But probably the sweetest-(borderline sappy) book I can remember reading as a little girl was Daddy Long-Legs by Jean Webster, and it falls under the category of man-rescues-damsel-in-distress. It’s almost embarrassing but I include it here because it has a twist.

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In the film version Leslie Carron plays the young college woman.

Yes, there’s a handsome man who rescues a young woman, but in this ‘fairytale,’ the prize is a college degree. It happens when a wealthy donor agrees to pay for an penniless, eighteen year old woman to attend an exclusive college, on the condition he remains anonymous. Hence, the letters to Daddy Long-Legs.

Of course you know the ending. They meet and fall in love.

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I share these books only because I see themes peeking out; I see a little girl expanding her ideas by reading all kinds of stories.

Did my love of books make a difference? Definitely.

Eventually I did become the first one in my family—nuclear and extended-- to graduate from college and then, graduate school. And this led me into the therapy profession, a job that was based entirely on listening to other women tell me their stories.

For years I worked with eating disorders, struggles which are usually right there under our noses, and kept hidden. And it was my job to help others look beneath the surface…

to solve their own mysteries.

Isn’t life fascinating?

 

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Thank you Mr. Bookmobile.

xoxo

Leslie

 

 

 

17 comments:

AntiqueChase said...

Ahhh, the bookmobile!!!

simone said...

I can't even tell you how much I enjoyed this post.

Reading is the one constant in my life, it's something I've always loved....books were my escape for sure when I was young & now they are simply a happy place for me, I'm never happier than when I am reading. One of the real fears of my life is dying before I have chance to read all the books that I want to read!!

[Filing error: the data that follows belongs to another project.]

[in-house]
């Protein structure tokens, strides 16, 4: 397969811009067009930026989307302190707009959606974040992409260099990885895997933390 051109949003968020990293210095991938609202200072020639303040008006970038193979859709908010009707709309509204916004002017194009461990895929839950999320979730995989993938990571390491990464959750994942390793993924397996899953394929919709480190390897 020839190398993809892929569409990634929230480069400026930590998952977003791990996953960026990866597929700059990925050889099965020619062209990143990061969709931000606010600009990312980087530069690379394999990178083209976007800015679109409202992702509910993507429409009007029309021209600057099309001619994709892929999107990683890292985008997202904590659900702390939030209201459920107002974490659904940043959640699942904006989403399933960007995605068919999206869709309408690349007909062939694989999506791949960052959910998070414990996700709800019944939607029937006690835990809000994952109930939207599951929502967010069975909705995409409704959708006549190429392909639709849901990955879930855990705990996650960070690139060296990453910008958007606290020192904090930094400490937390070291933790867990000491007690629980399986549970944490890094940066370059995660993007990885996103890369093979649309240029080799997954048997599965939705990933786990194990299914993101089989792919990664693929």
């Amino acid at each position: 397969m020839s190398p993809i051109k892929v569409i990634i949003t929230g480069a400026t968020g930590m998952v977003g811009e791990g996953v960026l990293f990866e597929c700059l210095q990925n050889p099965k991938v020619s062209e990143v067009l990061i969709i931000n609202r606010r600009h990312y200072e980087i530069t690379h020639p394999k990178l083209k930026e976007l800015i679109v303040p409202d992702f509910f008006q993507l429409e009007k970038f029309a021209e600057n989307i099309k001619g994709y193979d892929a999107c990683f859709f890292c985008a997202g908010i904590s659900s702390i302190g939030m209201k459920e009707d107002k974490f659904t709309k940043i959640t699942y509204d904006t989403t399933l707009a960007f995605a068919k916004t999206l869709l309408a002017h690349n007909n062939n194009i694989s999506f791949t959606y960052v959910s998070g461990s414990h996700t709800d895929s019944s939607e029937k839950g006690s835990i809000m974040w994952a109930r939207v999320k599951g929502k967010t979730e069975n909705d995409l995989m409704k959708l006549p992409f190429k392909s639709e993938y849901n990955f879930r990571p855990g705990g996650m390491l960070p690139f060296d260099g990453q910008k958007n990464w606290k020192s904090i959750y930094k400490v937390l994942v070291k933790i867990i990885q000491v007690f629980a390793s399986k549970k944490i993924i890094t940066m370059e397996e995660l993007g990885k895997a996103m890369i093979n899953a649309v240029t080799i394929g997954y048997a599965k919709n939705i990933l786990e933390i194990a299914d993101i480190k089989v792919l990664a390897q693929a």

I too LOVED "A Tree Grows in Brooklyn", it's been a few years since I read it and now you have made me want to read it again.

I loved Leslie Caron in "Daddy Long Legs", such a lovely film.

My son is reading "The Borrowers" at the moment...it's a lovely moment when your children discover the books that you remember reading and loving.

At one time, we had a book-mobile that used to drive near our home and my brother & I would take books home from it every week....I remember wanting to be the lady who drove it!!

To answer your question about my Hampstead Heath post, yes those were my own photographs, taken on Sunday while we were out walking. I think there must be trees there that are hundreds of years old, it's a wonderful space.

Hope you are well XX

Monica said...

Leslie, I am in love with this post and so glad to know this part of your story. I too LOVED the bookmobile and still love how books can temporarily transport me somewhere else. Beautiful post.

bobbie said...

Another book lover here ~ your post was beautifully written! Books always were, and still are, my joy, my refuge, and my greatest pleasure ~ and some of my best friends.
Peace ~

Catherine Robinson said...

Such a lovely post, Leslie...I have such fond memories of The Borrowers; I loved that book...books that I have shared with my daughter as a little girl are all the Roald Dahl, she simply adored them and Just William...it makes me smile to think of him ;-)
Thank you for popping by today...have a good week.
Catherine
xx

Sherry @ No Minimalist Here said...

Hi Leslie, This post brings back so many memories. I loved it when the bookmobile visited our school and we were able to check out four books. I've always loved to read and I am sure the bookmobile played a big part in that.
xx, Sherry

White Weathered Hutch, said...

Those are great memories Leslie!!
I did not know that the bookmobile traveled to the states as well!!
I read most of those books too!

pink*cherub*moon said...

What a wonderfully nostalgic post! I remember the book mobile that used to come to my neighborhood. I loved when it came and your description of how it looked, smelled and felt inside really hit home. I read some of the same books and always liked the stronger women who could do things like the men did! I still enjoy seeing a femail character in a movie or show who can handle her own and then some! Smart and strong! Jo was my favorite Little Women character too! Thank you so much for sharing this important part of your life! I for one, totally get it! Hugs, Leena

Holly Browning said...